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The Application of 3-Dimensional Finite Element Methods to Fracture Mechanics and Fatigue Life Prediction

€70.00

€10 p&p UK / €20 p&p Worldwide

Author: A. C. Pickard.
ISBN 0 947817 22 0 (1986), 180 pages.

1. AN INTRODUCTION TO FRACTURE MECHANICS AND LIFE PREDICTION PHILOSOPHY

1.1 Failure Mechanisms

1.2 Linear Elastic Fracture Mechanics

1.3 Fracture Mechanics Design and Lifing Philosophies

1.3.1 Proof Testing

1.3.2 Non-Destructive Evaluation

1.3.3 Process Capability

1.4 References

2. LINEAR ELASTIC FRACTURE MECHANICS – THEORY

2.1Introduction

2.2Definition of Stress; Equilibrium Conditions

2.3Definition of Strain; Compatibility Conditions

2.4Stress – Strain Relationships; Linear Elasticity

2.5Airy’s Stress Functions; The Biharmonic Equation

2.6Solution of the Biharmonic Equation for Crack Configurations

2.6.1 The Williams Polynomial Method

2.6.2 The Westergaard Method

2.7Stored Energy and Energy Release Rates

2.8Griffith Crack Theory

2.9Summary

2.10 References

3. LINER ELASTIC FRACTURE MECHANICS – FINITE ELEMENT METHODS

3.1Introduction

3.2Linear Elastic Finite Element Stress Analysis

3.2.1 Displacement Functions

3.2.2 Strains

3.2.3 Stresses

3.2.4 Strain Energy

3.3Special Crack Tip Elements

3.4Derivation of Stress Intensity Factors

3.4.1 Stress Intensity Estimates Based on the
Near-Tip Solution

3.4.2 Stress Intensity Estimates Based on Energy
Methods

3.5Summary

3.6 References

4 STRESS INTENSITY SOLUTIONS FOR PLANAR CRACKS IN THREE- DIMENSIONAL
BODIES

4.1Introduction

4.2Stress Intensity Solutions for Part-Circular Cracks in Simple
Stress Fields

4.2.1 Corner Cracks

4.2.2 Surface Cracks

4.2.3 Subsurface Cracks

4.3Elliptical Crack Fronts – The Aspect Ratio Correction Factor

4.4Complex Stress Fields- The Stress Function

4.4.1 Subsurface Crack Stress Functions

4.4.2 Surface Crack Stress Functions

4.4.3 Radially Varying Stress Fields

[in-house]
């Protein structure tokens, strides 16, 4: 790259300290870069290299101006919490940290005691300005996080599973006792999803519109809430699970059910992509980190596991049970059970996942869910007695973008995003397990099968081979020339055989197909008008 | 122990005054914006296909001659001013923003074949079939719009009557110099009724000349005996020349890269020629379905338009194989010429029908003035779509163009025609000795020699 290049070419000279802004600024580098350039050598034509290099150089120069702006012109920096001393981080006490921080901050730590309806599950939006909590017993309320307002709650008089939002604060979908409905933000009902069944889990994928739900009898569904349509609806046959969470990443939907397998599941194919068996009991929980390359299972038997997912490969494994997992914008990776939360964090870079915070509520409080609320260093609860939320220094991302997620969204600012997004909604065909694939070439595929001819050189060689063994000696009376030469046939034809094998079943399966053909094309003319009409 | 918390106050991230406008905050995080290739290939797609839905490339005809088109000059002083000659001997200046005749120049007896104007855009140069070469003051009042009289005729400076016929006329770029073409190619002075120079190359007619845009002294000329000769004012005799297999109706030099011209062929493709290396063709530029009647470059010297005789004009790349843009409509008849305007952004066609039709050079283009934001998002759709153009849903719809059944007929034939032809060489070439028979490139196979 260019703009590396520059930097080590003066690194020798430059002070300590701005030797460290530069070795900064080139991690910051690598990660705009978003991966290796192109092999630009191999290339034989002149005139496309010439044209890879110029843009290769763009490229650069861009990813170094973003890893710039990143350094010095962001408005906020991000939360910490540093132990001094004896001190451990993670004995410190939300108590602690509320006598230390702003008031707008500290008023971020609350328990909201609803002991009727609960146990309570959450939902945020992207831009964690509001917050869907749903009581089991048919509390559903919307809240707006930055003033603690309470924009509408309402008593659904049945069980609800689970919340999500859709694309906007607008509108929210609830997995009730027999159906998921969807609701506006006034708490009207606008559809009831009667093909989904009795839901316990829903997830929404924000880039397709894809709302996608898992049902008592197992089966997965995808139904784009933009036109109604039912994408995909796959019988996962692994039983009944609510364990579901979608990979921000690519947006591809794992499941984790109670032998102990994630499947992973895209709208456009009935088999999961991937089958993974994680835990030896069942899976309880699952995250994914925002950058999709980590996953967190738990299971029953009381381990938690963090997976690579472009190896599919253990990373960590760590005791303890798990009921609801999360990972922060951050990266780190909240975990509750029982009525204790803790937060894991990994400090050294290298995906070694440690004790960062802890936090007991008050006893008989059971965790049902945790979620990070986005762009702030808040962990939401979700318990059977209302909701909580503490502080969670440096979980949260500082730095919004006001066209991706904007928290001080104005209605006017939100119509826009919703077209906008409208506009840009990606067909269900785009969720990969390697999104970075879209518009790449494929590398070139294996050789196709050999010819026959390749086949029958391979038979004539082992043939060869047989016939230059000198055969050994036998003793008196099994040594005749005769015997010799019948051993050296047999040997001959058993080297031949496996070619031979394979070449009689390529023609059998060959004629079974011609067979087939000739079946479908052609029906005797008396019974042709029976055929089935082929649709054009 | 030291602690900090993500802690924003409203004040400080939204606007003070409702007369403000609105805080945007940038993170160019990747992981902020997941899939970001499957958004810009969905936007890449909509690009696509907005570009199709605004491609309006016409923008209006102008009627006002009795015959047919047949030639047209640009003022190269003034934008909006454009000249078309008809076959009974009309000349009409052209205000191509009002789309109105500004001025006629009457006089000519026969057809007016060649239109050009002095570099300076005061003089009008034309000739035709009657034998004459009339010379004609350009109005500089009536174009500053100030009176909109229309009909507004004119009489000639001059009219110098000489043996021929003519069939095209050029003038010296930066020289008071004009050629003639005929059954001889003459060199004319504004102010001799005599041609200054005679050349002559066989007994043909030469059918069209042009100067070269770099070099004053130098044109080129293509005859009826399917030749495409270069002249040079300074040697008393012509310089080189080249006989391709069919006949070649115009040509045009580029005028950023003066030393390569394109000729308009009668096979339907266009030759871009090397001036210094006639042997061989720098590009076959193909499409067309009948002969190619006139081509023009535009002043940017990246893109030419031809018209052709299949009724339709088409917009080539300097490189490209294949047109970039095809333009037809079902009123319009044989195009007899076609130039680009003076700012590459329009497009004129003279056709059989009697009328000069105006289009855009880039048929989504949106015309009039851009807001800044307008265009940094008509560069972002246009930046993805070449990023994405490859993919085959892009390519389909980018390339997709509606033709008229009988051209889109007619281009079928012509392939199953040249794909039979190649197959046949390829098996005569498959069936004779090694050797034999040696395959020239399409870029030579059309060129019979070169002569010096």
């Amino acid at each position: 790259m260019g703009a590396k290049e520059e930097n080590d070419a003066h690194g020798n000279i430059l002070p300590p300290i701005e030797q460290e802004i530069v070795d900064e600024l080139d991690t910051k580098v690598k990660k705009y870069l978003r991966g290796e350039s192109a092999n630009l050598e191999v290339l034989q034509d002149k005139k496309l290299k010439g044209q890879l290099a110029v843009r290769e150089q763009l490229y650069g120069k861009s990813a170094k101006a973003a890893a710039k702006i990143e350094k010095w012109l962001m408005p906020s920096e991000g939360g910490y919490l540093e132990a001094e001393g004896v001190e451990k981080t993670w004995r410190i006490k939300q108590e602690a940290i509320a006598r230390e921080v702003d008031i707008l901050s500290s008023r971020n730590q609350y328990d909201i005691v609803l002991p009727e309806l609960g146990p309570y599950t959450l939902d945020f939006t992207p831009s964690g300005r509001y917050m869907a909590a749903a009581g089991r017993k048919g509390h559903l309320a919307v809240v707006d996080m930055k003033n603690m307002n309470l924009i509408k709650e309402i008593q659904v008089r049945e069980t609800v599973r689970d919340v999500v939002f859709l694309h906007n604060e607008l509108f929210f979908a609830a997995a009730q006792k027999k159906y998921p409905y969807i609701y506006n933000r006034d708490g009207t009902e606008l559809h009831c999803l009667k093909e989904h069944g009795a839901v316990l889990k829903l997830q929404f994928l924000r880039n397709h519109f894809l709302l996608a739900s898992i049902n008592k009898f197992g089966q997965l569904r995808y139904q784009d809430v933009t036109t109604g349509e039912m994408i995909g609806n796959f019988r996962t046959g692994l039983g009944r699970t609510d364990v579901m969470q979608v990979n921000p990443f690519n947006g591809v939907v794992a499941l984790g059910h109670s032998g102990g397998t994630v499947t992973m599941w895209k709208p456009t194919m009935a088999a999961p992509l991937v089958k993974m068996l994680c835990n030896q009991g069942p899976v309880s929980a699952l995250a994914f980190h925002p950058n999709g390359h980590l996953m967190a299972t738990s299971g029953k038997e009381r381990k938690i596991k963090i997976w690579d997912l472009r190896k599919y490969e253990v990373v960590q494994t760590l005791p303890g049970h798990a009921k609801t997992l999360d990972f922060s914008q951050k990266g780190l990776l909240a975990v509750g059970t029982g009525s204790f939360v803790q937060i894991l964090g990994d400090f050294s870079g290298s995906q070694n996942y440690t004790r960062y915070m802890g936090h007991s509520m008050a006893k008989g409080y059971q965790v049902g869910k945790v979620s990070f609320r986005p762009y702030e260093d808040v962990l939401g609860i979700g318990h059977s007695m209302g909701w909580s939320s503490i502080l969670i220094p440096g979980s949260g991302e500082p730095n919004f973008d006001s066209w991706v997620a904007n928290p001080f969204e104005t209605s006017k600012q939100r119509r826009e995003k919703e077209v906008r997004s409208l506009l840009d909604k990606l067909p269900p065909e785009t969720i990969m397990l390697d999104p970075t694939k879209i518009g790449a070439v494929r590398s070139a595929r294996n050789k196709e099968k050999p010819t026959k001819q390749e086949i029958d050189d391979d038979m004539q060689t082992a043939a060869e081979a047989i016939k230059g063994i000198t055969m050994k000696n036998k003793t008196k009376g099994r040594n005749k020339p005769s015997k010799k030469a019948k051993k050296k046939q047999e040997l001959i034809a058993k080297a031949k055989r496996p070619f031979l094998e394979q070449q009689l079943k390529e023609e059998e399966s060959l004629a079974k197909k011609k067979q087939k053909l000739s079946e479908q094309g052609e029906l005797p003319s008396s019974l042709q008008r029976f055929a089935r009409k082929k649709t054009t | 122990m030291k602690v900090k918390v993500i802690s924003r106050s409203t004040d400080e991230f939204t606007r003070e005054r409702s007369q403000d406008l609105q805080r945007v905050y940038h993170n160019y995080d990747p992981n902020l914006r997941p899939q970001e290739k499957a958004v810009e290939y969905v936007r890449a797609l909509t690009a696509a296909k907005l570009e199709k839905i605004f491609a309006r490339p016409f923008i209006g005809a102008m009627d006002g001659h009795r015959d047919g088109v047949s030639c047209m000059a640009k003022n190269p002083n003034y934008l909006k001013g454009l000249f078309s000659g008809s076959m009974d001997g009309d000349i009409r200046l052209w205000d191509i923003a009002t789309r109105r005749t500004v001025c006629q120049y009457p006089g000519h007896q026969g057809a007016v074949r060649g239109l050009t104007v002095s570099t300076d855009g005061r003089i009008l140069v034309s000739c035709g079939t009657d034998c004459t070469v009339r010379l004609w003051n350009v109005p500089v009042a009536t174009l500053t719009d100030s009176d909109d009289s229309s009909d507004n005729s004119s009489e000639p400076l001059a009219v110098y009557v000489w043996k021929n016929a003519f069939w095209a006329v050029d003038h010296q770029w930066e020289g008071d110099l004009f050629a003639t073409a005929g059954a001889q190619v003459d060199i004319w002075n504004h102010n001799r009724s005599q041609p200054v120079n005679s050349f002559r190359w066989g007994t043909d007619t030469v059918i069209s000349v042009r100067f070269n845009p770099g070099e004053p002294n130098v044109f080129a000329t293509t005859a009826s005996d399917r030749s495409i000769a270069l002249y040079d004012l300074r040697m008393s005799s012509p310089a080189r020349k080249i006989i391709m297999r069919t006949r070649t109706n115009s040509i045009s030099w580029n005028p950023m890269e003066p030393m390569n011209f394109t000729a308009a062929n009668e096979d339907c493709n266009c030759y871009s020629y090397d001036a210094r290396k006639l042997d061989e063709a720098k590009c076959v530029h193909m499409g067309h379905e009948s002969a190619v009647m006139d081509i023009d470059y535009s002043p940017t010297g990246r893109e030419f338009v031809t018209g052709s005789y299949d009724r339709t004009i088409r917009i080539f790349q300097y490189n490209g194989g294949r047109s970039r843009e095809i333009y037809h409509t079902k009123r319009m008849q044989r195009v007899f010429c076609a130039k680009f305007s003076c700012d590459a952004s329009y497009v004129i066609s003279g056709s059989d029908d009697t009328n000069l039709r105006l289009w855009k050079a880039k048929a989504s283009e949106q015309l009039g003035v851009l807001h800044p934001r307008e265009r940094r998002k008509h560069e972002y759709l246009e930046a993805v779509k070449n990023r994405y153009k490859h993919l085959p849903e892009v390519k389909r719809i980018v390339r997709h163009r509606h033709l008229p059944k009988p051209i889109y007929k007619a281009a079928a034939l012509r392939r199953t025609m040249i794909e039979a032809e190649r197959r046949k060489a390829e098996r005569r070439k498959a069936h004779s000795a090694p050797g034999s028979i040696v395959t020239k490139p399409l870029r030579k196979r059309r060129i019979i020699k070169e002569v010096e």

4.5Summary

4.6References

5 STRESS INTENSITY SOLUTIONS FOR SOME TYPICAL LABORATORY SPECIMENS

5.1 Introduction

5.2 Specimens Containing Through Cracks

5.2.1 The Compact Tension Specimen

5.2.2 The Keyhole Specimen

5.2.3The Single Edge Cracked Tensile Specimen

5.2.4The Double Edge Cracked Tensile Specimen

5.2.5The Center Cracked Tensile Specimen

5.2.6Notched Tensile Specimens

5.2.7The Single Edge Cracked Bending Specimen

5.3 Specimens Containing Non-Through Part-Elliptic Cracks

5.3.1 The Corner Cracked Specimen – Cracking Normal
to the Tensile vAxis

5.3.2 The Corner Cracked Specimen – Cracking Angled
to the Tensile Axis

5.3.3The Surface Cracked Specimen – Cracking Normal
to the Tensile Axis

5.4 Summary

5.5 References

6. THE APPLICATION OF LINEAR ELASTIC FRACTURE MECHANICS METHODS
TO CRACK GROWTH AND LIFE PREDICTION

6.1 Introduction

6.2 Correlation of Crack Growth Behaviour

6.2.1 Fast Fracture Processes

6.2.2 Cycle-Dependent Crack Growth Processes

6.2.3 Time-Dependent Crack Growth Processes

6.3 Life Prediction Methods

6.4 Validation of Life Predictions

6.4.1 Bore Cracking in a Nickel-Chromium-Iron
Superalloy Disc

6.4.2 Diaphragm Cracking in a Waspaloy Turbine
Disc

6.4.3 Hub Face Cracking in a Waspaloy Turbine
Disc

6.4.4 Bore Cracking from a Forging Fold in a Waspaloy
Turbine Disc

6.4.5 Bore Cracking from an Inclusion in a Waspaloy
Turbine Disc

6.4.6 Bore Cracking from Artificial Origins in
a Ti-6Al-4V Disc

6.5 Summary

6.6 References

7. CONCLUSIONS